Tokyo is the biggest city in Japan with events and festivals going on throughout the year. Whether you want to enjoy the sun with a beautiful view of Cherry Blossoms (Sakura), or want to see a Yabusame display, where horseback archers do their best to hit targets at high-speed, Tokyo has many things to do for everyone!

January – Hatsumode (January 1st~3rd)

Hatsumode is the term used for first visit to a shrine/temple in the new year. The first visit to a shrine or temple in the new year is considered very important for Japanese people. It is an opportunity to bring back all the charms that were purchased at a shrine or temple in order for them to be burned in ritual practice. Once the old charms are burned, you can then buy new ones for various protections for the upcoming year.

This event is so popular that some shrines and temples have large crowd of people gather at the shrine to celebrate as soon as the clock strikes midnight on New Year’s Eve. As many as 3 million people visit Meiji Jingu Shrine for the first three days of the year. Another popular location is Narita Shinshoji near Narita Airport which attracts over a million people during the New Year season as well.

Spot Information

  • Spot name: Meiji Jingu Shrine
  • Street Address:1-1, Kamozono-cho, Yoyogi, Shibuya-ku, Tokyo 151-8557
  • Access: Harajuku station (JR Yamanote Line) / Meiji-jingumae station (Tokyo Metro Chiyoda Line / Fukutoshin Line)

Spot Information

  • Spot name: Narita Shinshoji Temple
  • Street address: 1 Narita, Chiba, 286-0023
  • Access: 10 minutes walk from Keisei Narita station or JR Narita station

February – Setsubun (February 3rd)

Setsubun literally means “the first day of each season”, so even though there are technically 4 “Setsubun” in a year, to the Japanese, the most important one is the first day of Spring. Setsubun is celebrated all around Japan like Hatsumode, but it is said that Sensoji Temple in Asakusa, was the first temple that started the tradition for the common folk of Japan.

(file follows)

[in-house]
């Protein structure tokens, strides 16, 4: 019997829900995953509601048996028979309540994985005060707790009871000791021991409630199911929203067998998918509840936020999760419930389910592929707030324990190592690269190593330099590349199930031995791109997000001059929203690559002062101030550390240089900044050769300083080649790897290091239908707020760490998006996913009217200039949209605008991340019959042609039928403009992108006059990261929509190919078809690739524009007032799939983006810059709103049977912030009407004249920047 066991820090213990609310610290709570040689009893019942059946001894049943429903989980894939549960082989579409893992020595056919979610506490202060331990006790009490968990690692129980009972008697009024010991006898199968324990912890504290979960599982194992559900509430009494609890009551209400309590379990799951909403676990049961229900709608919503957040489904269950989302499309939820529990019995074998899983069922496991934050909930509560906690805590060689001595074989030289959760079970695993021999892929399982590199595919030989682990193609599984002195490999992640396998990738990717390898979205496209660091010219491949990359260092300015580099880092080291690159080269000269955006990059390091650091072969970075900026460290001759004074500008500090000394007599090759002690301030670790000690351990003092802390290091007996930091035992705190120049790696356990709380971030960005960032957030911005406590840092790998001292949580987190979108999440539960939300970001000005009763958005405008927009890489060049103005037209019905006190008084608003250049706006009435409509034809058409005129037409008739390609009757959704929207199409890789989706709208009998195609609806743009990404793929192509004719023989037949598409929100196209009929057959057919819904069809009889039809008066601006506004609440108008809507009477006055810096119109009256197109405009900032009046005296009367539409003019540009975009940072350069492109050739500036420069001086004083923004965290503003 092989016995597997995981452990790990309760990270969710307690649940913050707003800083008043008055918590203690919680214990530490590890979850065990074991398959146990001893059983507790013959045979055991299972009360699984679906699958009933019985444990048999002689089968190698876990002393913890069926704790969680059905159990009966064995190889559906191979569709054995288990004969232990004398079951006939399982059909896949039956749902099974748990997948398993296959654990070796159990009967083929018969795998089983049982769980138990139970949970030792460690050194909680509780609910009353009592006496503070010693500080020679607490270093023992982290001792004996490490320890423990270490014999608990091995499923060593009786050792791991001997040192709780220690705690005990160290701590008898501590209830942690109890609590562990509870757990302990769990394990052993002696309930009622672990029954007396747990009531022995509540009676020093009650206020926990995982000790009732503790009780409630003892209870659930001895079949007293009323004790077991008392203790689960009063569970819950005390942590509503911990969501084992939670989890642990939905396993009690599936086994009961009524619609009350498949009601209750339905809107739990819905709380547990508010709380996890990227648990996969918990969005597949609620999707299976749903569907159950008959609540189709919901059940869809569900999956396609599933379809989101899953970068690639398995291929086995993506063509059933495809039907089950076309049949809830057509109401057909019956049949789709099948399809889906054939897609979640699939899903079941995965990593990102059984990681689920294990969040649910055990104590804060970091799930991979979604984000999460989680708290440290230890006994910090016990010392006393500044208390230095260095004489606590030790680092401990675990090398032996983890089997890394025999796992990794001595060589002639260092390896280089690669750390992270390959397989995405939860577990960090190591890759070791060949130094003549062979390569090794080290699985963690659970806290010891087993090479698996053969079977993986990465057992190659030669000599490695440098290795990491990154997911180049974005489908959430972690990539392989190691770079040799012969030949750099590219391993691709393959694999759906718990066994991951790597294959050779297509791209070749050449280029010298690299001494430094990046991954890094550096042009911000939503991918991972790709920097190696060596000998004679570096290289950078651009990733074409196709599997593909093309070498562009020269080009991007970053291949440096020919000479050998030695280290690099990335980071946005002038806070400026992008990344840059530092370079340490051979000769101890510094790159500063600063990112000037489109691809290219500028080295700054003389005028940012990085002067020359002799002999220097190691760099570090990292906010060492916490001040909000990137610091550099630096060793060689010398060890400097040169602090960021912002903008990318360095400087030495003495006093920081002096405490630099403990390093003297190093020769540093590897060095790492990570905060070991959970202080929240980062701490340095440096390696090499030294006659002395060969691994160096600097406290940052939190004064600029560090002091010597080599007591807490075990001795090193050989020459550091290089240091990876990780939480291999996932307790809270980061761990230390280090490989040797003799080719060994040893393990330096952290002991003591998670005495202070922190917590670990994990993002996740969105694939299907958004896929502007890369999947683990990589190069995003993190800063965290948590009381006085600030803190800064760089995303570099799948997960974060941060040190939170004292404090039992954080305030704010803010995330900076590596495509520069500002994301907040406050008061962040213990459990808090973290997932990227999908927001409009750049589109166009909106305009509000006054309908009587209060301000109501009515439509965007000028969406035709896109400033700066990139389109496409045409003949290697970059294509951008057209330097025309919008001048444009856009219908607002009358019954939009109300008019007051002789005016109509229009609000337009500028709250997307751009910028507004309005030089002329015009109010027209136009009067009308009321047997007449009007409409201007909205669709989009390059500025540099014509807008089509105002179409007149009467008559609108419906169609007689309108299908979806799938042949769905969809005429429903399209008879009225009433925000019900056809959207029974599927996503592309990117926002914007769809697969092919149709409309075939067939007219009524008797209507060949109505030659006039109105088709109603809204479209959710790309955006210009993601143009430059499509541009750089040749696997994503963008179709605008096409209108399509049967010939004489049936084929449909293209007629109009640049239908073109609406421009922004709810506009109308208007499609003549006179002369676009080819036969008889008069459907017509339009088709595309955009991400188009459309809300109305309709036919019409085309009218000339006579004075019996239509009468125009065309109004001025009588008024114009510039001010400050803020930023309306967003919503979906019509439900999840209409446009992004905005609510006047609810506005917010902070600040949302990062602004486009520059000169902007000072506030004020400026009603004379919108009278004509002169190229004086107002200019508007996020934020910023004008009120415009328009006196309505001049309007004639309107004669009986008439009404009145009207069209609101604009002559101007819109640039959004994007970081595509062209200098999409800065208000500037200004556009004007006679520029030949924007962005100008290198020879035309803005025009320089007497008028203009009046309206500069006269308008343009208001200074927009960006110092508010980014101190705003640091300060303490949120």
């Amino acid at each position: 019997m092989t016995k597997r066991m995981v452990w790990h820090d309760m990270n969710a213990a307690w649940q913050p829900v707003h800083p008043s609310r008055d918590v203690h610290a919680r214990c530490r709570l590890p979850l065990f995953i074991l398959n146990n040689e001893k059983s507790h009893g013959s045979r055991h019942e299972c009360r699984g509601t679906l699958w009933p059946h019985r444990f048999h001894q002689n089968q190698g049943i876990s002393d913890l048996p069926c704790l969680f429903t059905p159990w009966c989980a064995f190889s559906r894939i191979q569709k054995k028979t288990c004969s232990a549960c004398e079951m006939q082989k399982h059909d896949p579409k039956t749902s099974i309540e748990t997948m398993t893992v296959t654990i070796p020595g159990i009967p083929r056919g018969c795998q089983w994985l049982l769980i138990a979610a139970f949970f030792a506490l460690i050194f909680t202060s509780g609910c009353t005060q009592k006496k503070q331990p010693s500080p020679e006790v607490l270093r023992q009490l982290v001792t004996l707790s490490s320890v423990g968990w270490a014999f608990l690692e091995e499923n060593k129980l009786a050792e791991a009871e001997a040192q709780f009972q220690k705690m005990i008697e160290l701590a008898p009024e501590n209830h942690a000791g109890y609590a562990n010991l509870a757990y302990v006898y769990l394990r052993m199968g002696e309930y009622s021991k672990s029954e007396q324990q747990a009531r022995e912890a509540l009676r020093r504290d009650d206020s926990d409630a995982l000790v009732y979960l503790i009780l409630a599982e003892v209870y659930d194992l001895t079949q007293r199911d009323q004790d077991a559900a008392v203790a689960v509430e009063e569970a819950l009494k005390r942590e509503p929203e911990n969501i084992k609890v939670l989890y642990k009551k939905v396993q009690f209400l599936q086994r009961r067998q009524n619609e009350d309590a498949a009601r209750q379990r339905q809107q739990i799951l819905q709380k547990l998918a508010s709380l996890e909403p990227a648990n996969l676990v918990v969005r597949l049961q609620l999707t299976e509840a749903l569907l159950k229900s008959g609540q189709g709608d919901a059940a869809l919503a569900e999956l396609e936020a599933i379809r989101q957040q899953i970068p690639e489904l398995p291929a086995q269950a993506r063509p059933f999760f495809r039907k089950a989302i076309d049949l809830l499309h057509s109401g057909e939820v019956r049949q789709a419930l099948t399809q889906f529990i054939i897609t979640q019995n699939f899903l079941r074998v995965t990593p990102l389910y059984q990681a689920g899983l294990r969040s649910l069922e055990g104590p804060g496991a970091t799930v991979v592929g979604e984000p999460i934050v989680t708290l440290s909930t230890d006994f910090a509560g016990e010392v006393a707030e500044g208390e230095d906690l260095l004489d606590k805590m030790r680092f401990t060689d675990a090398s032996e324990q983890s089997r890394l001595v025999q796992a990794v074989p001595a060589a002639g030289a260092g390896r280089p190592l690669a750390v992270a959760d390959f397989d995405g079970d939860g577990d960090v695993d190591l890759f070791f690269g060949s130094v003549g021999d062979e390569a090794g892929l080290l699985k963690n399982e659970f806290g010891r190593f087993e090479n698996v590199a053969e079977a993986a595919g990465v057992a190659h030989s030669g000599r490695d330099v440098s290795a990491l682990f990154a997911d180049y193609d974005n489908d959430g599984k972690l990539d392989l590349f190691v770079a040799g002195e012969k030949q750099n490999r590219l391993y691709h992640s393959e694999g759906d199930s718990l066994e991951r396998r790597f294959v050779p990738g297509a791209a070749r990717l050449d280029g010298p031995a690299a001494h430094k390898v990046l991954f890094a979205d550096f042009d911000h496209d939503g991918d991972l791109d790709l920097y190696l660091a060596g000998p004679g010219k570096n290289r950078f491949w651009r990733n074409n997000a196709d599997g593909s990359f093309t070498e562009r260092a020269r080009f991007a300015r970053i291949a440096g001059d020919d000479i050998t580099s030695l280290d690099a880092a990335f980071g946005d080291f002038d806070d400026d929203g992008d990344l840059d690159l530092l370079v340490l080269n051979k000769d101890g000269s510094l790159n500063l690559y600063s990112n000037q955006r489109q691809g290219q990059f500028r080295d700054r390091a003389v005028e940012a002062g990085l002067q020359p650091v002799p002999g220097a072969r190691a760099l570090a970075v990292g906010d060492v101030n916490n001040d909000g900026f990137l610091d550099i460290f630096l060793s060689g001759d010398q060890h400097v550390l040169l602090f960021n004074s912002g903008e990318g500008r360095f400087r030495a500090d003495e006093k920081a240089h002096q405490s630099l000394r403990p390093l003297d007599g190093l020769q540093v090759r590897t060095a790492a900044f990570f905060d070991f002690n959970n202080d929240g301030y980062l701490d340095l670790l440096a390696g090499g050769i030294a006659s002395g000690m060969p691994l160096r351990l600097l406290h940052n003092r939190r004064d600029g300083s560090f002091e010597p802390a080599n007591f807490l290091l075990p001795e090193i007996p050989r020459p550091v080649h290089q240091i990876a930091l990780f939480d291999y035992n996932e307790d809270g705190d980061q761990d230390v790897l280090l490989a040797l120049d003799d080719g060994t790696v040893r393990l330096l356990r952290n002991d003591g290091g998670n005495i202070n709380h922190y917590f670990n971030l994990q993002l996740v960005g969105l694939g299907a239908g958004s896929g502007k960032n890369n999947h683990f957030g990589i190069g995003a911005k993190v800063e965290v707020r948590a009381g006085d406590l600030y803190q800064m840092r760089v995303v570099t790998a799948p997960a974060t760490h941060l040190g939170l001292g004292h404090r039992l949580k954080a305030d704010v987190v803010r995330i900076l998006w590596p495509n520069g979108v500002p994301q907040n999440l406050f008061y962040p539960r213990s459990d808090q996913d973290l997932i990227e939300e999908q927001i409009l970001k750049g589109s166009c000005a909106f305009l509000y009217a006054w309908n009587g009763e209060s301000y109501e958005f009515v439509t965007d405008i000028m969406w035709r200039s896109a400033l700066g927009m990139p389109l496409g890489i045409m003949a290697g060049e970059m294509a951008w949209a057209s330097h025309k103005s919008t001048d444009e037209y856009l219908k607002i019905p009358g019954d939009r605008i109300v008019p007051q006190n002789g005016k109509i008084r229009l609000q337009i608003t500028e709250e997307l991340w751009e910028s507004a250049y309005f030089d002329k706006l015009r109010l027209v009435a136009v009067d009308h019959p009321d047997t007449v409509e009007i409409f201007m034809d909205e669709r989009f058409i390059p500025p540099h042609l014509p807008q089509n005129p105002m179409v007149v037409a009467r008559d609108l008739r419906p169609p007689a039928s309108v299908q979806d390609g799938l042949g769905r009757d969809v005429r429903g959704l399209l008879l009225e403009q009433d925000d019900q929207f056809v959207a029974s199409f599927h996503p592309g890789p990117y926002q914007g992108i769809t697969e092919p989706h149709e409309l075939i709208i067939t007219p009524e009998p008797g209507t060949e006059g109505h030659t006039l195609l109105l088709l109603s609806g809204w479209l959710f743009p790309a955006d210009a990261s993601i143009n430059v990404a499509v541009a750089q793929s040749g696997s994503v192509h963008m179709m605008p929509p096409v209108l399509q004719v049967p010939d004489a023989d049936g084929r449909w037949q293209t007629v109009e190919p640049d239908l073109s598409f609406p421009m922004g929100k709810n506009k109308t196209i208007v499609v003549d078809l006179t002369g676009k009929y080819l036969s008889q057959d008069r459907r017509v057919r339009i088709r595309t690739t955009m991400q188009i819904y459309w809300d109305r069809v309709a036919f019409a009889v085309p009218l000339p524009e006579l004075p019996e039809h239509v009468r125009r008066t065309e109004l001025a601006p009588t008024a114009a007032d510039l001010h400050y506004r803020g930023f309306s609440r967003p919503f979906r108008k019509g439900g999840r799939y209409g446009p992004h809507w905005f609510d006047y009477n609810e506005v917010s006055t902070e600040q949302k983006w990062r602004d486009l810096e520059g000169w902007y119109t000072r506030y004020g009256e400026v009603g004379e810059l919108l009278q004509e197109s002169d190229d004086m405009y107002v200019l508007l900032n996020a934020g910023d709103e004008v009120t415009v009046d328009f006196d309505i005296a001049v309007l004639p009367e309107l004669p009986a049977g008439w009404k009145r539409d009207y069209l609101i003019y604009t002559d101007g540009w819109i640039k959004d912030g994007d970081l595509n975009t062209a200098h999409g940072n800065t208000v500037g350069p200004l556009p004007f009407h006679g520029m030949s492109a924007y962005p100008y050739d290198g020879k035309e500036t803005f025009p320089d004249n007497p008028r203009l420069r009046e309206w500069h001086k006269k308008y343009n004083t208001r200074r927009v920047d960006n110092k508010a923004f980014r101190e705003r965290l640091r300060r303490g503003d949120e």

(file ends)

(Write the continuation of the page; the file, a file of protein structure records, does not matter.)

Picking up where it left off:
On the day of Setsubun, people throw beans while chanting the phrase “Oni wa soto! Fuku wa uchi!”. This loosely means “Go away demons! Luck please come inside”. Sensoji Temple is believed to be such a holy place that no demons would ever set foot there. Therefore, at Sensoji, they will only call out “Fuku wa uchi!”. You can witness this cultural event first-hand if you visit Sensoji on February 3rd.

Spot Information

  • Spot name: Sensoji Temple
  • Street address: 2-3-1 Asakusa, Taito-ku, Tokyo, 111-0032
  • Access: 5 minutes walk from Asakusa station (Tobu Skytree Line, Tokyo Metro Ginza Line, Tsukuba Express, Toei Asakusa Subway Line)

March – Sakura (Cherry Blossom) Festivals

Quite possibly the most famous and popular time of year in Japan is the Cherry blossom season. People from all over the world come to Japan to visit the sites of many beautiful pink and white cherry blossoms. The blossoms only bloom for about a week and the period differs with temperature, so the date of full bloom changes every year.

In Nihonbashi, there is a Sakura festival where the entire area is decorated with cherry blossoms. So, if you happen to miss out on the sakura season, you can still enjoy sakura in the Tokyo area along with Japanese culture and history.

April – Yabusame (Horseback Archery)

Every year during mid-April, you can see horseback archery called Yabusame at Sumida Park in Tokyo’s Taito ward. Yabusame was originally a practice that archers and samurai participated in. The objective is to shoot three special “turnip-headed” arrows successively at three wooden targets, all while on a back of a running horse. It is much harder than they make it look!

Spot Information

  • Spot name: Sumida Park
  • Street address: 1-2-5 Mukojima, Sumida-ku, Tokyo, 131-0033
  • Access: 5 minutes walk from Asakusa station (Tobu Skytree Line, Tokyo Metro Ginza Line)

May – Rose Festival

In May, many kinds of flowers bloom beautifully all-around Tokyo. There is a place called Kyu Furukawa Garden where you can find 90 kinds of flora which includes many colorful roses blooming at the same time. The house in the middle of Kyu Furukawa Garden is a Western-style residence based on Taisho era architecture, designed by the English architect Josiah Condor.

Spot Information

  • Spot name: Kyu Furukawa Garden
  • Street address: 1-27-39 Nishigahara, Kita-ku, Tokyo, 114-0024
  • Access: 7 minutes walk from Kami-Nakasato Station (JR Keihin-Tohoku Line), 7 minutes walk from Nishigahara Station (Tokyo Metro Namboku Line), 12 minutes walk from Komagome Station (JR Yamanote Line), 18 minutes walk from Asukayama station (Toden Arakawa Line)

June – Shobu (Iris) Festival

In the city of Katsushika, there are two famous parks known for their iris plants: Horikiri Shobu En and Mizumoto Park. Horikiri Shobuen is one of the more notable sights in Tokyo and holds over 6,000 iris plants that bloom around early to mid-June. During this time, they hold a festival and the opening hours are extended. Mizumoto Park is also located nearby, where you can have a great view of their 14,000 iris plants in a beautiful garden pond.